As the 100th anniversary of its founding, the Chinese Communist Party (CCP) has long targeted 2021 as the moment that China becomes a “moderately prosperous society” free of extreme poverty. The government is keen to use the celebrations to showcase Chinese prosperity and stability, but there are some clouds on the horizon.

The CCP’s congress is scheduled to present its next five-year plan in March that will offer more detail on its post-COVID economic roadmap. After orchestrating a fiscal and monetary response focused on supporting exporters and local governments, the plan’s approach to the challenge of balancing ongoing deleveraging with lagging consumer spending and employment figures will be closely watched. China’s suppression of COVID-19 has been central to its economic resilience, but with local lockdowns imposed a year after Wuhan’s lockdown began, vaccines would provide a powerful shot in the arm for its recovery. Any setbacks in distribution or effectiveness, however, could delay efforts to reinvigorate the service sector.

Externally, a backlash against a year of aggressive diplomacy could also darken the festive atmosphere. The Trump administration’s eleventh-hour designation of the crackdown in Xinjiang as genocide, backed by incoming Secretary of State Antony Blinken, will likely force other governments to take firmer positions on the issue. While China can count on many countries to stay in line, especially those waiting on affordable Sinovac and Sinopharm vaccines, it doesn’t bode well for any cooling of the trade tensions that have been a headwind for several years.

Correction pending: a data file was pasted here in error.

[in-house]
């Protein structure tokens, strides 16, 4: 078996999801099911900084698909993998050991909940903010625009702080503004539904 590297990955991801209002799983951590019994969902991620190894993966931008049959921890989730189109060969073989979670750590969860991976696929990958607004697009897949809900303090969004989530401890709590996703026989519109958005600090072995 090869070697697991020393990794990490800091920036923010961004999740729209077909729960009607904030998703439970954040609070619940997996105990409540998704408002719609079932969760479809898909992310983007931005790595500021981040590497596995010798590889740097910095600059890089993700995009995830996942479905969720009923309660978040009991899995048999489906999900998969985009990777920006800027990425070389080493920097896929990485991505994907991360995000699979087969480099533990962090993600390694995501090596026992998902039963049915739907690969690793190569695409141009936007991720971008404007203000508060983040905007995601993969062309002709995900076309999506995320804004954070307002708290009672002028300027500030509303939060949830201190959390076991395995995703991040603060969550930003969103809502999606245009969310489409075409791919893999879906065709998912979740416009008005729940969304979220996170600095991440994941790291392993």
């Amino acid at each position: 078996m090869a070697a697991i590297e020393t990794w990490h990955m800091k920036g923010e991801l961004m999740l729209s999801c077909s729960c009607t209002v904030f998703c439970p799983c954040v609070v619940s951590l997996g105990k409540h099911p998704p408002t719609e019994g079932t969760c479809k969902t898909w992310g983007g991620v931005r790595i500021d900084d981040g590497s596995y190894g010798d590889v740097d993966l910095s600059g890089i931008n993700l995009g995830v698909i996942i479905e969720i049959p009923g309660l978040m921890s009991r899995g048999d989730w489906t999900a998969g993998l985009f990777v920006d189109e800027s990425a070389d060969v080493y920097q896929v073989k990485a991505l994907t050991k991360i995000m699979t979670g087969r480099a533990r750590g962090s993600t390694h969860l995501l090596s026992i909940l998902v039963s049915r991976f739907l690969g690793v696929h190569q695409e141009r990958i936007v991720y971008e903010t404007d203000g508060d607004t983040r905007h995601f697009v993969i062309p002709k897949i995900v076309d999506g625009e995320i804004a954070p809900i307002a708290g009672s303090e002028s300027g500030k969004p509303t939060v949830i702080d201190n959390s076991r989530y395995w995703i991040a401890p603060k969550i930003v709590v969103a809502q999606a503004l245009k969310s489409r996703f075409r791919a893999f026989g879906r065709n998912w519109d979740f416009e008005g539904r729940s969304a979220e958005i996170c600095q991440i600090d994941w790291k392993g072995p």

While the spectre of more sanctions also presents a risk to the plan’s increased foreign investment targets, a post-sanctions stock market boom driven by Asian and European buyers indicate that these fears may be overblown. It also points to a broader truth: China’s economic trajectory is no longer so dependent on the US. If anything is going to spoil the party, it seems more likely to come from the home front.

Whether China's economic fears are realised or turn out to be a false alarm, insurers around the world will need to keep an eye on developments in the region. To find out the latest developments and how they may impact the insurance industry, be sure to review Axco's non-life insurance reports.

This article first appeared in the Axco Flashpoints newsletter, which provides monthly analysis on emerging risks and geopolitics from our Global Risk Intelligence and Data (GRID) team. You can sign up at